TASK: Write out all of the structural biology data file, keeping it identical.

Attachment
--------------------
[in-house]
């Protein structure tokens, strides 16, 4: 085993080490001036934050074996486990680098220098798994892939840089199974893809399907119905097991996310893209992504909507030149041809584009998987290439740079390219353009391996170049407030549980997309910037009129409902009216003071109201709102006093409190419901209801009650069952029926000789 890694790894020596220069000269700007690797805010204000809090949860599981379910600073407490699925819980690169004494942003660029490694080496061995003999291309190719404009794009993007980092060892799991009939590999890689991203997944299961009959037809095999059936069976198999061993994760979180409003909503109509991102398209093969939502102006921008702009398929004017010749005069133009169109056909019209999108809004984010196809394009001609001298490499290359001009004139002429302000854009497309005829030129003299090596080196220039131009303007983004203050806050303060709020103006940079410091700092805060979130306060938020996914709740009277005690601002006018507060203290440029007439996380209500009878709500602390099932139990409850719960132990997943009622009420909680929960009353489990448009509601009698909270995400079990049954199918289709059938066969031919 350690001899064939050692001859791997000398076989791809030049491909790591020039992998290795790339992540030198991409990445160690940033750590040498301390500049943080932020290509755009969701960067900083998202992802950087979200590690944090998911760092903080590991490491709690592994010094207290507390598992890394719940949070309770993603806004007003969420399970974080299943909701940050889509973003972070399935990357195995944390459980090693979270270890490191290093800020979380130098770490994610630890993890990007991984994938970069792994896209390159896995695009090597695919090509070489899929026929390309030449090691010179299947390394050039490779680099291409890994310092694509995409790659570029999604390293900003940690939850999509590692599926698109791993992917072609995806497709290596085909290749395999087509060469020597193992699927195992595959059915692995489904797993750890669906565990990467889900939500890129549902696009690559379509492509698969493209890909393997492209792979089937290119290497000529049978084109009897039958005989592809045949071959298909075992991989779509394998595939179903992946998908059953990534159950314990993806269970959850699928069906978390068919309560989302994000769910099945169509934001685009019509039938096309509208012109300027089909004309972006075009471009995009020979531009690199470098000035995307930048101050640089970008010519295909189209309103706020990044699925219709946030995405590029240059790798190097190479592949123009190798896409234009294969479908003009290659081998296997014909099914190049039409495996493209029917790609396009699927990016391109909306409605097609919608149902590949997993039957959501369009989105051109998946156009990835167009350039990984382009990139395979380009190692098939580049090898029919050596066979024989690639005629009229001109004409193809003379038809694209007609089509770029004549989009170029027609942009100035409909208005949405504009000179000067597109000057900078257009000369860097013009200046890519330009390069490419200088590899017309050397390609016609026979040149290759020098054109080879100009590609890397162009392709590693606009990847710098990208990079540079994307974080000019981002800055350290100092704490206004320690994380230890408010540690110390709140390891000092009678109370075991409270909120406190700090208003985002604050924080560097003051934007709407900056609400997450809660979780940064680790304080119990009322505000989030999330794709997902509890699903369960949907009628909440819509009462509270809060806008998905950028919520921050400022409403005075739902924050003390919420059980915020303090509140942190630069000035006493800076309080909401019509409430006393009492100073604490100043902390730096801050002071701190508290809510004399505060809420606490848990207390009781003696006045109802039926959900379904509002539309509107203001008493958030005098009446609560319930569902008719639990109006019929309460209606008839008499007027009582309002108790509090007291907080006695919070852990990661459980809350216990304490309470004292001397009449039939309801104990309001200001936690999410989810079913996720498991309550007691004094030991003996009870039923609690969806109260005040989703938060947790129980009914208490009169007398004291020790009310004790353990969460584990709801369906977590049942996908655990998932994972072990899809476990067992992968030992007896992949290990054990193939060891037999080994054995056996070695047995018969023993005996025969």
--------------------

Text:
[in-house]
């Protein structure tokens, strides 16, 4: 085993080490001036934050074996486990680098220098798994892939840089199974893809399907119905097991996310893209992504909507030149041809584009998987290439740079390219353009391996170049407030549980997309910037009129409902009216003071109201709102006093409190419901209801009650069952029926000789 890694790894020596220069000269700007690797805010204000809090949860599981379910600073407490699925819980690169004494942003660029490694080496061995003999291309190719404009794009993007980092060892799991009939590999890689991203997944299961009959037809095999059936069976198999061993994760979180409003909503109509991102398209093969939502102006921008702009398929004017010749005069133009169109056909019209999108809004984010196809394009001609001298490499290359001009004139002429302000854009497309005829030129003299090596080196220039131009303007983004203050806050303060709020103006940079410091700092805060979130306060938020996914709740009277005690601002006018507060203290440029007439996380209500009878709500602390099932139990409850719960132990997943009622009420909680929960009353489990448009509601009698909270995400079990049954199918289709059938066969031919 350690001899064939050692001859791997000398076989791809030049491909790591020039992998290795790339992540030198991409990445160690940033750590040498301390500049943080932020290509755009969701960067900083998202992802950087979200590690944090998911760092903080590991490491709690592994010094207290507390598992890394719940949070309770993603806004007003969420399970974080299943909701940050889509973003972070399935990357195995944390459980090693979270270890490191290093800020979380130098770490994610630890993890990007991984994938970069792994896209390159896995695009090597695919090509070489899929026929390309030449090691010179299947390394050039490779680099291409890994310092694509995409790659570029999604390293900003940690939850999509590692599926698109791993992917072609995806497709290596085909290749395999087509060469020597193992699927195992595959059915692995489904797993750890669906565990990467889900939500890129549902696009690559379509492509698969493209890909393997492209792979089937290119290497000529049978084109009897039958005989592809045949071959298909075992991989779509394998595939179903992946998908059953990534159950314990993806269970959850699928069906978390068919309560989302994000769910099945169509934001685009019509039938096309509208012109300027089909004309972006075009471009995009020979531009690199470098000035995307930048101050640089970008010519295909189209309103706020990044699925219709946030995405590029240059790798190097190479592949123009190798896409234009294969479908003009290659081998296997014909099914190049039409495996493209029917790609396009699927990016391109909306409605097609919608149902590949997993039957959501369009989105051109998946156009990835167009350039990984382009990139395979380009190692098939580049090898029919050596066979024989690639005629009229001109004409193809003379038809694209007609089509770029004549989009170029027609942009100035409909208005949405504009000179000067597109000057900078257009000369860097013009200046890519330009390069490419200088590899017309050397390609016609026979040149290759020098054109080879100009590609890397162009392709590693606009990847710098990208990079540079994307974080000019981002800055350290100092704490206004320690994380230890408010540690110390709140390891000092009678109370075991409270909120406190700090208003985002604050924080560097003051934007709407900056609400997450809660979780940064680790304080119990009322505000989030999330794709997902509890699903369960949907009628909440819509009462509270809060806008998905950028919520921050400022409403005075739902924050003390919420059980915020303090509140942190630069000035006493800076309080909401019509409430006393009492100073604490100043902390730096801050002071701190508290809510004399505060809420606490848990207390009781003696006045109802039926959900379904509002539309509107203001008493958030005098009446609560319930569902008719639990109006019929309460209606008839008499007027009582309002108790509090007291907080006695919070852990990661459980809350216990304490309470004292001397009449039939309801104990309001200001936690999410989810079913996720498991309550007691004094030991003996009870039923609690969806109260005040989703938060947790129980009914208490009169007398004291020790009310004790353990969460584990709801369906977590049942996908655990998932994972072990899809476990067992992968030992007896992949290990054990193939060891037999080994054995056996070695047995018969023993005996025969």